Also today: Eli Lilly may need anti-psychotics after $75 million drugs heist; Markets desperate as Europeans continue to veil Greece’s debt plans; Orange County sues Toyota; Dodd bill shifts Fed power to Washington and New York; Korea Life; IPO sets stage for bigger assurers going to market; American regulators unmask broadband proposals; Google’s Chinese customers demand to know what’s going on.
China not budging over yuan
China repeated its commitment to a stable exchange rate after the US Congress threatened to levy some Chinese exports if it fails to strengthen its currency. The US says American exporters are disadvantaged by a weak yuan, which fuels a massive trade imbalance between the two countries. Now the Senate has toughened up its approach to the long-running dispute. China’s yuan rate is set by its government, rather than the market. The US and China are battling many trade issues, from vehicle tyres to chickens, but the Chinese say they oppose the over-emphasis on the yuan’s exchange rate. The weak yuan cushioned China from the global recession, as it exports mightily to the world at large. But that means Chinese imports from countries that free-float their currencies (especially the US and Europe) are often expensive, causing massive trade imbalances. The World Bank agrees. It says its estimation of the strength of Chinese growth and inflation in 2010 warrants a stronger exchange rate to head off asset bubbles. Chinese banks lent some $1.4 trillion last year, causing the local property market to go ballistic. If China one day suffers a domestic collapse because of excessive growth, it will take the rest of the world with it. The trouble is the Chinese think that a managed yuan exchange rate has contributed to economic recovery in both China and the world. The truth is they’ve actually become too big for their economic boots and are blinded by hubris. Photo: Reuters.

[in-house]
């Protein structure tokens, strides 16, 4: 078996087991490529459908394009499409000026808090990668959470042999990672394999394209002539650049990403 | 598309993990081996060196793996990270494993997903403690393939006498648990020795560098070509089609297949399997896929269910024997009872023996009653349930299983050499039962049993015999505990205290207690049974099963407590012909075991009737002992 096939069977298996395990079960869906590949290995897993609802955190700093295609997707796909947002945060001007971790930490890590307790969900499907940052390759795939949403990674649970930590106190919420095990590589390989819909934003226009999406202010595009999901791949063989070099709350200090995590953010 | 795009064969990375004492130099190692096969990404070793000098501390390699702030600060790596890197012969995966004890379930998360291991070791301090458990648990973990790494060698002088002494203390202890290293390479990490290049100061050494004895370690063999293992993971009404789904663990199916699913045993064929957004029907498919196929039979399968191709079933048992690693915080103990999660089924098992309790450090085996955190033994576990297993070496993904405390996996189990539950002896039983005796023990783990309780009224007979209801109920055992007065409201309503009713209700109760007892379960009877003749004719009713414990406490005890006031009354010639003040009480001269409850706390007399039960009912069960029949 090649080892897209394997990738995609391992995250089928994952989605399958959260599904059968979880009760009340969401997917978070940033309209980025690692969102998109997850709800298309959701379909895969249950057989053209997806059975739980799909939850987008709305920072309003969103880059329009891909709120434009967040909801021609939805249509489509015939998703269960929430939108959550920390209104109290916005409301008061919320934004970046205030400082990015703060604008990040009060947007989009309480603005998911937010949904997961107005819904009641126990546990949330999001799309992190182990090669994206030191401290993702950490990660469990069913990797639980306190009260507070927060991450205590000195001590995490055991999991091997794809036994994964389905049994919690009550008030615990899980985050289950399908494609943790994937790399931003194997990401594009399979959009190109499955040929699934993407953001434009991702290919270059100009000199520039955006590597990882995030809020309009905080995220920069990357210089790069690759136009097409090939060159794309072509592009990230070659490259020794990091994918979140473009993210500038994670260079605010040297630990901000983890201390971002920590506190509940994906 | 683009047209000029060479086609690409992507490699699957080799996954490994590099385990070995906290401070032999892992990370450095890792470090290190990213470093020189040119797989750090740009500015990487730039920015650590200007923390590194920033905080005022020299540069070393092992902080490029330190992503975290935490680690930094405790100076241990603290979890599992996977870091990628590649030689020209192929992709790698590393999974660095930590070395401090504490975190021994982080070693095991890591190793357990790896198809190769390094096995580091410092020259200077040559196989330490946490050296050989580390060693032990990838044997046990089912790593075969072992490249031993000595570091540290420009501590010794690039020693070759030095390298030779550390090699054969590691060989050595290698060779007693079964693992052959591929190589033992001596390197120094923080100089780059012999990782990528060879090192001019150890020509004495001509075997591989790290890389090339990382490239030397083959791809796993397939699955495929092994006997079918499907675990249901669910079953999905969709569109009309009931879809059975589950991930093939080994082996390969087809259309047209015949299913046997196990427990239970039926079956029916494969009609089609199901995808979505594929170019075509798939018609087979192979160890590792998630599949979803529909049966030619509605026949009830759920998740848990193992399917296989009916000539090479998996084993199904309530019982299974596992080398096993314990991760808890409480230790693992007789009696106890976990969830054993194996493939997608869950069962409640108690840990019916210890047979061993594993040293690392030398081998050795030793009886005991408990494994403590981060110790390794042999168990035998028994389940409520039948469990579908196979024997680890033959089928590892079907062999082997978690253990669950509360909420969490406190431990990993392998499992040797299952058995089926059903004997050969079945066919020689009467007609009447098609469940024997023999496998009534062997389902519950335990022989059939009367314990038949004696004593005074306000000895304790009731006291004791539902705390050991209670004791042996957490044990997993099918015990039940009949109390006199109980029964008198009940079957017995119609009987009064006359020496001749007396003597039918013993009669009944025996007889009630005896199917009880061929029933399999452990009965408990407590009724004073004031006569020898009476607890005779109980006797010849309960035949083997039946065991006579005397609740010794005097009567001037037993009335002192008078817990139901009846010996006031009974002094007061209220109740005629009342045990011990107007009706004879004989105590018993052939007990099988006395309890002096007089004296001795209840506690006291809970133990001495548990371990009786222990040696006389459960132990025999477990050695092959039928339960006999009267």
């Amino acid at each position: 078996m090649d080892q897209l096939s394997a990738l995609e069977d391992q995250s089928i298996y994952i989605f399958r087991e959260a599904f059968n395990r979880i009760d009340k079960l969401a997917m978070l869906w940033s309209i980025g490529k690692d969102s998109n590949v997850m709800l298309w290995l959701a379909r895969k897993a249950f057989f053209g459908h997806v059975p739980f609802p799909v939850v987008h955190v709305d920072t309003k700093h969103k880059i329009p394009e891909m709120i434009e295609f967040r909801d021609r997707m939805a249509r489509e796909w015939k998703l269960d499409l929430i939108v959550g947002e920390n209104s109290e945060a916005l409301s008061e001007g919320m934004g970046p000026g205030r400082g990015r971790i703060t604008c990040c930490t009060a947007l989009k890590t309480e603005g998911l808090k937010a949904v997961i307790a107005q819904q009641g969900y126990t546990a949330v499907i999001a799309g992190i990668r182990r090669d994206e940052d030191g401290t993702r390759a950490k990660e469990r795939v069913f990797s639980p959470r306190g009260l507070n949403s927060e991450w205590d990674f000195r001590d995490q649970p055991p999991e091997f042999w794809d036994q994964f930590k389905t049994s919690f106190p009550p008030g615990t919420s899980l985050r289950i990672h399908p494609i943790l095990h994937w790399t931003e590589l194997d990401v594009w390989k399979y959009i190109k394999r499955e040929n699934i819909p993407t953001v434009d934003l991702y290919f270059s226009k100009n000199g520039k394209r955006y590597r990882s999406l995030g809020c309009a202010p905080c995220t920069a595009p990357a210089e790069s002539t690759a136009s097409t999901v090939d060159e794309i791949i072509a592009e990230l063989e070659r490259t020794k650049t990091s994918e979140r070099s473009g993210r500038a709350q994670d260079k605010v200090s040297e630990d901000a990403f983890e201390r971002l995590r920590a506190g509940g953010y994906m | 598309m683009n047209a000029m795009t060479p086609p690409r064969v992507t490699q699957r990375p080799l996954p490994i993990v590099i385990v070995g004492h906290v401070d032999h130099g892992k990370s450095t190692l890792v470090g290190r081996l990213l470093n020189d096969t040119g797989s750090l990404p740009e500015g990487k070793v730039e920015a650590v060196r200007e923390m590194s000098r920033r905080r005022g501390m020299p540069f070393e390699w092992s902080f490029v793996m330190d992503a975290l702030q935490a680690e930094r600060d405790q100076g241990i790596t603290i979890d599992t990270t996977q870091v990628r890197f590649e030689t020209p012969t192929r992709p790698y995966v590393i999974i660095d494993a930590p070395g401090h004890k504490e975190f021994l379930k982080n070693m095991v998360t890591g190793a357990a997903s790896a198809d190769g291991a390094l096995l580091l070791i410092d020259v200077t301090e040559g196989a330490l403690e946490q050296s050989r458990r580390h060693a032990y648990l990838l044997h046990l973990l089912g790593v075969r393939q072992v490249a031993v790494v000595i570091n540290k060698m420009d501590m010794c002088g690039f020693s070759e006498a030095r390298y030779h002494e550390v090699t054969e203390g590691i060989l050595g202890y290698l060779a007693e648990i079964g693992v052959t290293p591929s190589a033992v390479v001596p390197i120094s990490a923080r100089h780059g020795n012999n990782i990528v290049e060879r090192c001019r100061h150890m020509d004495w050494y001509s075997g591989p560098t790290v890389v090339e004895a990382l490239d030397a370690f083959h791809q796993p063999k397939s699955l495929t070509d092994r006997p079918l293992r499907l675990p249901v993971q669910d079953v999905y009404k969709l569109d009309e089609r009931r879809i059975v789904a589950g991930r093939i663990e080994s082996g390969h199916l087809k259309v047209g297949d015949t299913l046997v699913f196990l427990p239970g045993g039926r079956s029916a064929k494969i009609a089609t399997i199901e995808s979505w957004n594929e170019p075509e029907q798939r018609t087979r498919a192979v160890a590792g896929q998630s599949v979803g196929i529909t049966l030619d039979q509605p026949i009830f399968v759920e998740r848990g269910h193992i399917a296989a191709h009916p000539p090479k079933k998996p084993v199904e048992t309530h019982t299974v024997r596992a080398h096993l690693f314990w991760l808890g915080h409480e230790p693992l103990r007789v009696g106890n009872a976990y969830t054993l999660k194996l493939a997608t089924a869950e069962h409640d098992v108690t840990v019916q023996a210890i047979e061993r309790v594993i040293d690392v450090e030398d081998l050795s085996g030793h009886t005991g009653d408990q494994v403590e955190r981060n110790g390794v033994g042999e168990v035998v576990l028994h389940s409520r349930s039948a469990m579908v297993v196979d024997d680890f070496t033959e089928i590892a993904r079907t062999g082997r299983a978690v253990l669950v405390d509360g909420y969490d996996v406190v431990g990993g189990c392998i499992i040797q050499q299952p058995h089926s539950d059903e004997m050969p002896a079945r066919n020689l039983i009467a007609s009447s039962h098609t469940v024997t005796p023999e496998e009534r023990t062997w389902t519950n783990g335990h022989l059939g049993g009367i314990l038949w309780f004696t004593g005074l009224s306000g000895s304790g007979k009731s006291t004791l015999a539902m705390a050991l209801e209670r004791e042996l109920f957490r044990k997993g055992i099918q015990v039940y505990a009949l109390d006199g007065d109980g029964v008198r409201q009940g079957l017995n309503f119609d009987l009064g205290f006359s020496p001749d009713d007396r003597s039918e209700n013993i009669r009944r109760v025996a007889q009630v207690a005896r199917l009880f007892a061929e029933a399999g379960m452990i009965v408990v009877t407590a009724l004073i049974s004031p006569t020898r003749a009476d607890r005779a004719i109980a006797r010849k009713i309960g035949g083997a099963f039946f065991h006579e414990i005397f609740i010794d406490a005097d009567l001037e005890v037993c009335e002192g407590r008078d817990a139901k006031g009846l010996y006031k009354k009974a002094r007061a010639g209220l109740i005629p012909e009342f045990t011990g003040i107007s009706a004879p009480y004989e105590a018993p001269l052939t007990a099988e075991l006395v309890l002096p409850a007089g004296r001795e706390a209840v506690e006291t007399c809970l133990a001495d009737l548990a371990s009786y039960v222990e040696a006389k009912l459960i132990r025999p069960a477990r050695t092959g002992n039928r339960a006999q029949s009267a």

Eli Lilly may need anti-psychotics after $75 million drugs heist
Pass the Prozac. Some $75 million of popular Eli Lilly prescription drugs were filched under cover of a blinding storm at the company’s Connecticut warehouse. That’s a pretty big heist, and must be a record of some sorts. The burglars disabled the alarm and took dozens of pallets loaded with antidepressants such as Prozac, Cymbalta and the anti-psychotic agent, Zyprexa, along with other medicines. Sounds like the thieves knew what they wanted. It’s a sign of the times that they’d steal drugs that make people feel better about life. They obviously don’t think they’ll have any problem selling them on.
Markets desperate as Europeans continue to veil Greece’s debt plans
Europe’s finance ministers say they know how they’ll help Greece control its finances, but still won’t tell anyone else. After their latest meeting in Brussels, they confided they’ll not give any loan guarantees to the debt-laden country, but didn’t divulge much more. The markets are hankering for some specifics, sending the euro on a roller-coaster that’s got the EU worried. The most the European common currency zone has acknowledged is that they’ll plug any gaps emerging from Greece’s 12.7% annual budget deficit. With the country’s reported $270 billion to $410 billion of debt (nobody knows the real figure), those could be pretty wide gaps, so it’s unlikely the market will take much comfort from such woolly plans.
Orange County sues Toyota
Toyota’s being sued by Orange County in California, USA, with prosecutors saying the world’s largest car maker sold hundreds of thousands of vehicles it knew had defects. The Japanese firm denies it’s been served with the lawsuit and won’t comment further. Officials in Orange County, famous among petrol-head TV viewers as the home turf of motorbike conversion outfit “Orange County Choppers”, say Toyota knew of sudden acceleration problems in several models, but didn’t tell customers, so they’ve gone to court on behalf of the people of the district. That’s a very American thing to do, but it’s largely unprecedented at this level. Toyota faces dozens of other court cases that could cost it billions of dollars, ranging from death and injury claims, to loss of vehicle and business value. But Orange County’s class-action suit could severely damage the health of company if pursued by other US municipalities.
Dodd bill shifts Fed power to Washington and New York